Some Regional Honesty on the 70th Anniversary of the End of the Pacific War? Not a Chance

There will be loads of retrospectives this year. But rather than write yet another ‘what are the lessons of WWII?’ piece, I thought I would write about how current Asian politics is still framed so much by the war. Particularly, I thought it would be useful to point out in all honesty how some of region’s elites actually came to power on the back of the war – even though they’d never, ever admit that. Specifically, Chiang Kai-Shek would have crushed Mao if he hadn’t had to fight the Japanese instead, and the (North) Korean Worker’s Party would never have come to power without the Red Army ‘liberation’ that was legitimized by Japanese occupation. Being honest about this stuff is helpful, if uncomfortable.

This piece was originally written for the Lowy Institute. It starts after the jump:

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Park Geun-Hye’s Presidency is Turning into Status-Quo Maintenance

(For Korean readers, the following essay has been translated here.)

And who can blame her? Things are pretty good for her coalition, if not for a lot of younger and female Koreans. Unemployment is reasonable; debt and deficits are under control; the chaebol, for all their corruption and hubris, do make stuff people want; the much (but mistakenly) worshipped trade surplus is high; the Korean left, no matter how much they campaign on the Sewol sinking, cannot seem to break through; and so on. So why rock the boat?

The essay below the jump, originally published here for the Lowy Interpreter, argues that Park’s presidency is “drifting.” But as I have thought about it since then, I am wondering if maybe ‘drift’ is the wrong word. That is why I put “status quo maintenance” in this blog-post title. That suggests a little more agency than drift, because maybe Park really just doesn’t want to change much. Certainly her coalition, as I argue below, does not. Maybe stasis is the whole point.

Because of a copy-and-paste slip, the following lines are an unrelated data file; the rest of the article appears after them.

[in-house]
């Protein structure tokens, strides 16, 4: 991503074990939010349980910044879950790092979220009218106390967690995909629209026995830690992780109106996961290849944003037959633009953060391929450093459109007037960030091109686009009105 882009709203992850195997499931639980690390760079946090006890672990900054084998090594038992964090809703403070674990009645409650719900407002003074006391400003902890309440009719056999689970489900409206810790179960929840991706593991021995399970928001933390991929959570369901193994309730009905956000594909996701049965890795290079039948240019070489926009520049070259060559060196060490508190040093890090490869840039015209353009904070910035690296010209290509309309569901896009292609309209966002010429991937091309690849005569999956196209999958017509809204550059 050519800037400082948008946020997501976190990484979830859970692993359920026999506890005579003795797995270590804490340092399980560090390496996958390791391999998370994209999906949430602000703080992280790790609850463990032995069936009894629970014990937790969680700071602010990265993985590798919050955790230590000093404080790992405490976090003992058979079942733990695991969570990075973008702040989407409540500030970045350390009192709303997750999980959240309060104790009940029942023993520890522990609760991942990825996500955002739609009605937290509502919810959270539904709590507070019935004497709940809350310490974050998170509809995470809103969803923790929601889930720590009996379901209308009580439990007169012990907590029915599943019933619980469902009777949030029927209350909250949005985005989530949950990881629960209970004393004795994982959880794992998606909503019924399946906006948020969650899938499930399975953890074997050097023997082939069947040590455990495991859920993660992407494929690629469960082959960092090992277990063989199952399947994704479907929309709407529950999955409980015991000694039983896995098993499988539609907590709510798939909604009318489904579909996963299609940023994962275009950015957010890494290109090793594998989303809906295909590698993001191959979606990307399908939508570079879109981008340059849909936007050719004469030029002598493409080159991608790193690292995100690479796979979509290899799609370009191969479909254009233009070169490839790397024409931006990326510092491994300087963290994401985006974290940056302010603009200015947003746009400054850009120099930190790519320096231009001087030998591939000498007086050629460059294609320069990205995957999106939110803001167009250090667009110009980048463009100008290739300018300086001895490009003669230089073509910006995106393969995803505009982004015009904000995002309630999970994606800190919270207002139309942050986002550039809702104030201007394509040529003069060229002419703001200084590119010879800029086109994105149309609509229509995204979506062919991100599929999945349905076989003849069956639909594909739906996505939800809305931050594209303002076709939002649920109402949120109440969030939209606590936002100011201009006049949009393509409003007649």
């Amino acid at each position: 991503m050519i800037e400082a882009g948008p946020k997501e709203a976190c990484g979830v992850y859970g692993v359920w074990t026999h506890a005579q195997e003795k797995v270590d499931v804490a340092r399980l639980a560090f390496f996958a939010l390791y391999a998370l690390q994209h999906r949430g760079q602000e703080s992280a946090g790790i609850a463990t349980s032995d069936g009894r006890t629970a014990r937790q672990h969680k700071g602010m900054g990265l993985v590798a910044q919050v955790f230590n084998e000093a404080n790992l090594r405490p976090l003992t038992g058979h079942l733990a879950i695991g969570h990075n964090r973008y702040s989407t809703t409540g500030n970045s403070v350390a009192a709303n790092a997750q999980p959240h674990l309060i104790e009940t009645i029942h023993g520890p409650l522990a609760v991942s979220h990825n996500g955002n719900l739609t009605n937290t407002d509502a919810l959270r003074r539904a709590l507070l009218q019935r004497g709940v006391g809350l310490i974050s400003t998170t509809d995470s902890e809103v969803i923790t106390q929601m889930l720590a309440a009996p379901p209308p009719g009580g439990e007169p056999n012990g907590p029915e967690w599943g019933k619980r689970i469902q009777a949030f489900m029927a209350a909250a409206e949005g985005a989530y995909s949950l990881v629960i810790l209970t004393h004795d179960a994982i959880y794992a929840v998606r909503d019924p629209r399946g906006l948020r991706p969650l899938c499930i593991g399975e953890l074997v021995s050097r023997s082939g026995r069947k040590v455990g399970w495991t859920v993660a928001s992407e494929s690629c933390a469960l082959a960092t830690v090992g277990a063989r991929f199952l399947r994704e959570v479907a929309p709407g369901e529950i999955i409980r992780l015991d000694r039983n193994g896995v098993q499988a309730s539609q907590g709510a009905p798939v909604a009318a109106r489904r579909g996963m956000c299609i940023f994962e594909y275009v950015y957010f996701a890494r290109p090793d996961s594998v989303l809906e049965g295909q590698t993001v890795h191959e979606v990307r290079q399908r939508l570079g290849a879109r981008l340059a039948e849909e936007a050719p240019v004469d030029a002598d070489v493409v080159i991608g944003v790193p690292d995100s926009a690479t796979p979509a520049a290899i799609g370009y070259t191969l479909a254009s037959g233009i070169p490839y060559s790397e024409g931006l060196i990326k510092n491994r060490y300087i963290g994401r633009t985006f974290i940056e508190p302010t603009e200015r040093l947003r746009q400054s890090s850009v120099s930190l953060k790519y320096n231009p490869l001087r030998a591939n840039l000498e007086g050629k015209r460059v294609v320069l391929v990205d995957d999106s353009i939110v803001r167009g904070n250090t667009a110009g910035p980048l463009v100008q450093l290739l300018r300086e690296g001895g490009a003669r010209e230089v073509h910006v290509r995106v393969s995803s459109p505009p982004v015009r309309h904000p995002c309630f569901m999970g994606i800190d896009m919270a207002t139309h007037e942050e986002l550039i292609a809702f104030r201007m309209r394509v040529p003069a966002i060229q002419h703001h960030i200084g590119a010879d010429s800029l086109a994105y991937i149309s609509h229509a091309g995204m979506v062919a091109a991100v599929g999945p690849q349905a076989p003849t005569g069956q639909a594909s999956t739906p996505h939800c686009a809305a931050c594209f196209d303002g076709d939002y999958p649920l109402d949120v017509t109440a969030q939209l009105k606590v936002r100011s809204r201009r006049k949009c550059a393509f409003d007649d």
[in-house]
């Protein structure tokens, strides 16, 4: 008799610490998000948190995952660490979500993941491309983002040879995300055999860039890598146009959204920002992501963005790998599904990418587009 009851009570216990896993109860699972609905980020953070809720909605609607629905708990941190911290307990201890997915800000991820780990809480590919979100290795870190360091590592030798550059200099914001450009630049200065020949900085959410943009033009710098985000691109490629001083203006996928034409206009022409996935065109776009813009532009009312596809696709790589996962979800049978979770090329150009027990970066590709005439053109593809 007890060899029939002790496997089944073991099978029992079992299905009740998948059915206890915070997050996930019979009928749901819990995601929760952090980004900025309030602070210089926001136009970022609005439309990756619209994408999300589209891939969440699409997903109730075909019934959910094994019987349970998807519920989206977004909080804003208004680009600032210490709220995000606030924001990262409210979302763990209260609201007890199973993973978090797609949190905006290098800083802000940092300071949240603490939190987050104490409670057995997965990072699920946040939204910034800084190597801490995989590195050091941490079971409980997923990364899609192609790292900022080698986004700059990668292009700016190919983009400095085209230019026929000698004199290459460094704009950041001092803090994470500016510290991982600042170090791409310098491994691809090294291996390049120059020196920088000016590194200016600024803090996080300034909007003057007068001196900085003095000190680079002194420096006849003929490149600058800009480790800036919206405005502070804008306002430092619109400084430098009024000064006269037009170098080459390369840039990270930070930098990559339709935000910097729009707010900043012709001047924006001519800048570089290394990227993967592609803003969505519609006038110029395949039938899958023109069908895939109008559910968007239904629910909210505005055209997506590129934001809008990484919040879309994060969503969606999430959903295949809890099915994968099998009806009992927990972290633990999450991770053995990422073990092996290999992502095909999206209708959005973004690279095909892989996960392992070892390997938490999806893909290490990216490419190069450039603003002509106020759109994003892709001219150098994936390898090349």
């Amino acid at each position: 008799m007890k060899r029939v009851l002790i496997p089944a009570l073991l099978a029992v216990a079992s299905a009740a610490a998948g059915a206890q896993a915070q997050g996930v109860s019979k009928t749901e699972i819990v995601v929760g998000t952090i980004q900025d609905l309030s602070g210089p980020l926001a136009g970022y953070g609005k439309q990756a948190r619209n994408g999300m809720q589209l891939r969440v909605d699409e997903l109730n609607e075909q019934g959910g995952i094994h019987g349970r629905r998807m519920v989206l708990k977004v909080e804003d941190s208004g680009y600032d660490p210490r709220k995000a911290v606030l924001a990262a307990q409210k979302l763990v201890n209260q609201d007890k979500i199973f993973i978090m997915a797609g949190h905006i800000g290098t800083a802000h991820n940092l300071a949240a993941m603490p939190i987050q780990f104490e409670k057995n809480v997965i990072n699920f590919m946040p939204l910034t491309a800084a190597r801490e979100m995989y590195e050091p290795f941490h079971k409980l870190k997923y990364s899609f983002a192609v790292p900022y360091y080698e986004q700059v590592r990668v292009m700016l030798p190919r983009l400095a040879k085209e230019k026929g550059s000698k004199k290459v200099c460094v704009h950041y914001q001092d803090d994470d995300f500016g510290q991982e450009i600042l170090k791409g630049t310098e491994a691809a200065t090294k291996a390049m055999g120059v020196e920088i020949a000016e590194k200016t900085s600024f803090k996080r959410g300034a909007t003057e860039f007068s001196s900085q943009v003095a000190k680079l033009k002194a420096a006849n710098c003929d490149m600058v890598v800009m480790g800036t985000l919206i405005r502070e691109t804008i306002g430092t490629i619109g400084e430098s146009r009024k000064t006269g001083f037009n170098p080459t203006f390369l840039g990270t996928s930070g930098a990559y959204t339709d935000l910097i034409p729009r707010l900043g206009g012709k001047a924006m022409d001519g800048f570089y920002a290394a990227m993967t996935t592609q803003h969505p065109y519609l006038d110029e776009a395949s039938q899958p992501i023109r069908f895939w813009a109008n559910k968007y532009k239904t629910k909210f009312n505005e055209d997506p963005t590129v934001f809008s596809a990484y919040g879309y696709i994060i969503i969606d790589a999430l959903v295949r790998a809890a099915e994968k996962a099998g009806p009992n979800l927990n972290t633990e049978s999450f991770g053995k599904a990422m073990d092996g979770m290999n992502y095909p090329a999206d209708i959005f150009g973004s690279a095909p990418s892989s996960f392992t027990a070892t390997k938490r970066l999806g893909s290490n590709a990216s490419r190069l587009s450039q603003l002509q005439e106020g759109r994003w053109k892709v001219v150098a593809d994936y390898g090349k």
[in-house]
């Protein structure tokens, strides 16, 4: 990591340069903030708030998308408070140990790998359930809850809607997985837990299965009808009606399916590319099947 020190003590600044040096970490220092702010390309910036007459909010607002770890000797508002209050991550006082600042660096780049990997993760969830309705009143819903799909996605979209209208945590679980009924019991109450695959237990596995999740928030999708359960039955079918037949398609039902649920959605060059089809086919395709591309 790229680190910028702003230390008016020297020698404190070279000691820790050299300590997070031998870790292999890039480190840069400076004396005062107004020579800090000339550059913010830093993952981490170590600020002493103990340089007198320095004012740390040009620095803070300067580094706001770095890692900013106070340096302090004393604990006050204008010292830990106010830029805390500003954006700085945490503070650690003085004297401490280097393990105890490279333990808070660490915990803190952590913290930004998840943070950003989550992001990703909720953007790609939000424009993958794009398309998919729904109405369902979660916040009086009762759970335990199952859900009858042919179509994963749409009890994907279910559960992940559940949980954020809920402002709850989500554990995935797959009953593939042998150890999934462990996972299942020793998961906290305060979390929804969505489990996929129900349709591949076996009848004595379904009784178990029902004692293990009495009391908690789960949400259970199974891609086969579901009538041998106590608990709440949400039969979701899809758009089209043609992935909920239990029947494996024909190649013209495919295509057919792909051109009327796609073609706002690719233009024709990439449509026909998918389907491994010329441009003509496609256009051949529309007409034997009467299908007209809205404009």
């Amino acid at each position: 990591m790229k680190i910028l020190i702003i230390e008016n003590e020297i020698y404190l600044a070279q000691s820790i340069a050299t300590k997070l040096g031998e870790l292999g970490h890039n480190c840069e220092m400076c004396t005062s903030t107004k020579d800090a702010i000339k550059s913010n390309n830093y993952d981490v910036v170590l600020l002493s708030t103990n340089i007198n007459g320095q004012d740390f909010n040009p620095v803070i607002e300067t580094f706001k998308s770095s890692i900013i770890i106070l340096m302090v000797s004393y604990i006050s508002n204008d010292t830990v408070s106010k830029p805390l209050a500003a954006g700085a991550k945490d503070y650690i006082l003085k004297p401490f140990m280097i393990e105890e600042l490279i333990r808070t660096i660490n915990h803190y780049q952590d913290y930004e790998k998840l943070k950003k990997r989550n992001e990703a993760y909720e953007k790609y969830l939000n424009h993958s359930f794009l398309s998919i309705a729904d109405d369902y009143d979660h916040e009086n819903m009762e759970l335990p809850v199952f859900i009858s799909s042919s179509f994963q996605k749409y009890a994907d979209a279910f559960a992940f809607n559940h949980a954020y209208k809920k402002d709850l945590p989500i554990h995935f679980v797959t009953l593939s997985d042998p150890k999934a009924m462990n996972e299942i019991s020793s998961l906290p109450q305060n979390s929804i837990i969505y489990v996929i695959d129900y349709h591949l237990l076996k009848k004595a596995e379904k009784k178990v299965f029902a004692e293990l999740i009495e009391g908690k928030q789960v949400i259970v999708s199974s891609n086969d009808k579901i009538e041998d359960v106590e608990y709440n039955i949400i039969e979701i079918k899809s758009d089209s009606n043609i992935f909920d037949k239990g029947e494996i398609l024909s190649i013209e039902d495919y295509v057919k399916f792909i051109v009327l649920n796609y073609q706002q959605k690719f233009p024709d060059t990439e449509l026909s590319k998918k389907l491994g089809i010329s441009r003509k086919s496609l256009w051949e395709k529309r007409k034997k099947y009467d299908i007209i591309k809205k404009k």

I should also say that this essay was not intended as some major, biting critique of Park. A friend of mine at the Wall Street Journal called the essay below ‘scathing,’ and the Korean group who translated this essay and distributed it on Twitter has read the essay as a left-wing critique. But I should say honestly that this was not my intention – another reason I call it ‘status quo maintenance’ here. For Korean readers looking for liberal/leftist critiques, those are not really my politics (try here for the best lefty critiques of modern Korea). Regular readers know that I deeply distrust the SK left on foreign policy (too much excuse-making for the Norks). Also, I thought Lee Myung-Bak, who was to Park’s right, was actually a really good president and I said so in the JoongAng Daily. In short, this is not intended as a partisan shot for the SK left. I try to call them as I see them, and LMB, IMO, was a much better prez than PGH is turning out to be. I am sure that hopelessly confuses my politics, but so be it…

The essay follows the jump:

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My Lowy Post on the Sewol Sinking, the Captain’s Trial, and the Long Overdue Focus on Corruption in Korea